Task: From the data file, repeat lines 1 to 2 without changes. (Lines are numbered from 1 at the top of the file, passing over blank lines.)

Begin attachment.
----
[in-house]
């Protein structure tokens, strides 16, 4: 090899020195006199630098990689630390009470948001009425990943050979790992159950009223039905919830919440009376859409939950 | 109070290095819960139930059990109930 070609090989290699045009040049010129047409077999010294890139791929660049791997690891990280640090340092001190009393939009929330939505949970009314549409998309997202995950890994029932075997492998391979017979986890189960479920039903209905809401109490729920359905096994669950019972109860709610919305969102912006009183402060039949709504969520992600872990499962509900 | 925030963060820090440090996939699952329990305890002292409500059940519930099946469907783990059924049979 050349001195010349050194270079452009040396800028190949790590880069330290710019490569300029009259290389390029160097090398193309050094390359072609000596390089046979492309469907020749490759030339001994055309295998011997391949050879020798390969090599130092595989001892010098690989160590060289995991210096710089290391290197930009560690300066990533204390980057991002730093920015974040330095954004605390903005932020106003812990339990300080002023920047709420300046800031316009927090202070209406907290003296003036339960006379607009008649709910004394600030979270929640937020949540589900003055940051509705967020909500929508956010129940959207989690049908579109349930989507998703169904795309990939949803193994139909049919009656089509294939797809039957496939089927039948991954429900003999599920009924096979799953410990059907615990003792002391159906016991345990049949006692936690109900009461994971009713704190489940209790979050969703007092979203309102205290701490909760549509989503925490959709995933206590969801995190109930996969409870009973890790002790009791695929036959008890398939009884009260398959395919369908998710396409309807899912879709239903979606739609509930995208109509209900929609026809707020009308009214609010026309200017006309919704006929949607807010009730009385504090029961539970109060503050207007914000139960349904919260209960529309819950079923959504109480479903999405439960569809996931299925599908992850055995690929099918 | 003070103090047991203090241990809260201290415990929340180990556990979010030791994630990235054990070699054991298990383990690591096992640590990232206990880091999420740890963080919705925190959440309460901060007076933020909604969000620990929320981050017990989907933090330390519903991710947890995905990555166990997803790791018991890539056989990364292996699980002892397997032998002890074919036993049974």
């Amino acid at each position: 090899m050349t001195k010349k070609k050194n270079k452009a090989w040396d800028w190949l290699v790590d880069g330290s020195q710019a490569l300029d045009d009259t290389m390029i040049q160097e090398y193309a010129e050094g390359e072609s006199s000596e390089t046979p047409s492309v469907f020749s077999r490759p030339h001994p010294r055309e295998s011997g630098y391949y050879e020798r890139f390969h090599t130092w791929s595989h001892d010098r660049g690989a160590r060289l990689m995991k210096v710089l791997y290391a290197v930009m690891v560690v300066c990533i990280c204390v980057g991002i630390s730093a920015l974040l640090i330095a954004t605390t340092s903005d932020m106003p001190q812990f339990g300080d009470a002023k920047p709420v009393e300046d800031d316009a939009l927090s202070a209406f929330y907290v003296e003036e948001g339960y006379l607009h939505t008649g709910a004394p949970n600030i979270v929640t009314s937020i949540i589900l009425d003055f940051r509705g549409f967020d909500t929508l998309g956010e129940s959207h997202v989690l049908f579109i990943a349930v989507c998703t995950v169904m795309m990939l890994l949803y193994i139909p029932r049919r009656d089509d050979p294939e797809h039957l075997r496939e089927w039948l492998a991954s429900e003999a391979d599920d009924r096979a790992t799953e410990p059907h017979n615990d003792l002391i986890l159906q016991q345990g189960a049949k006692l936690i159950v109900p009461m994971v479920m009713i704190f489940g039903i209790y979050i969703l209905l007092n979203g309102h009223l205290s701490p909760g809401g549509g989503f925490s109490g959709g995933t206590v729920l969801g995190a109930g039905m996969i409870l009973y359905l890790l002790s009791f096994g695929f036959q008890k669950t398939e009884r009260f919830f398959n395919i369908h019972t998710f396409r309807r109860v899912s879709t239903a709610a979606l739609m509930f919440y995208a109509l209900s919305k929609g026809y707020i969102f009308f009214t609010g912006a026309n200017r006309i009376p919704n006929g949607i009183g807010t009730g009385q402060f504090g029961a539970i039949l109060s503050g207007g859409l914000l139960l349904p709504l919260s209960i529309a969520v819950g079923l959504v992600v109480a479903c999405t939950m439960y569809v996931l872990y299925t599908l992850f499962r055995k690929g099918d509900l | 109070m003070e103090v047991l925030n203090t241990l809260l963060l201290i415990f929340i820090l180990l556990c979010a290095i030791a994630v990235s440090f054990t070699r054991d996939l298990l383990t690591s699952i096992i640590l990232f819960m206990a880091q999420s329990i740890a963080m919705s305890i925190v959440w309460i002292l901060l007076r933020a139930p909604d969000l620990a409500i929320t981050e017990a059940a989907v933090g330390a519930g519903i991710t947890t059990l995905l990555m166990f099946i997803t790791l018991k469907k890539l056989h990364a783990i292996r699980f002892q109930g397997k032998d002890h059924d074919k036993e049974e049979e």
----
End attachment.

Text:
[in-house]
């Protein structure tokens, strides 16, 4: 090899020195006199630098990689630390009470948001009425990943050979790992159950009223039905919830919440009376859409939950 | 109070290095819960139930059990109930 070609090989290699045009040049010129047409077999010294890139791929660049791997690891990280640090340092001190009393939009929330939505949970009314549409998309997202995950890994029932075997492998391979017979986890189960479920039903209905809401109490729920359905096994669950019972109860709610919305969102912006009183402060039949709504969520992600872990499962509900 | 925030963060820090440090996939699952329990305890002292409500059940519930099946469907783990059924049979 050349001195010349050194270079452009040396800028190949790590880069330290710019490569300029009259290389390029160097090398193309050094390359072609000596390089046979492309469907020749490759030339001994055309295998011997391949050879020798390969090599130092595989001892010098690989160590060289995991210096710089290391290197930009560690300066990533204390980057991002730093920015974040330095954004605390903005932020106003812990339990300080002023920047709420300046800031316009927090202070209406907290003296003036339960006379607009008649709910004394600030979270929640937020949540589900003055940051509705967020909500929508956010129940959207989690049908579109349930989507998703169904795309990939949803193994139909049919009656089509294939797809039957496939089927039948991954429900003999599920009924096979799953410990059907615990003792002391159906016991345990049949006692936690109900009461994971009713704190489940209790979050969703007092979203309102205290701490909760549509989503925490959709995933206590969801995190109930996969409870009973890790002790009791695929036959008890398939009884009260398959395919369908998710396409309807899912879709239903979606739609509930995208109509209900929609026809707020009308009214609010026309200017006309919704006929949607807010009730009385504090029961539970109060503050207007914000139960349904919260209960529309819950079923959504109480479903999405439960569809996931299925599908992850055995690929099918 | 003070103090047991203090241990809260201290415990929340180990556990979010030791994630990235054990070699054991298990383990690591096992640590990232206990880091999420740890963080919705925190959440309460901060007076933020909604969000620990929320981050017990989907933090330390519903991710947890995905990555166990997803790791018991890539056989990364292996699980002892397997032998002890074919036993049974």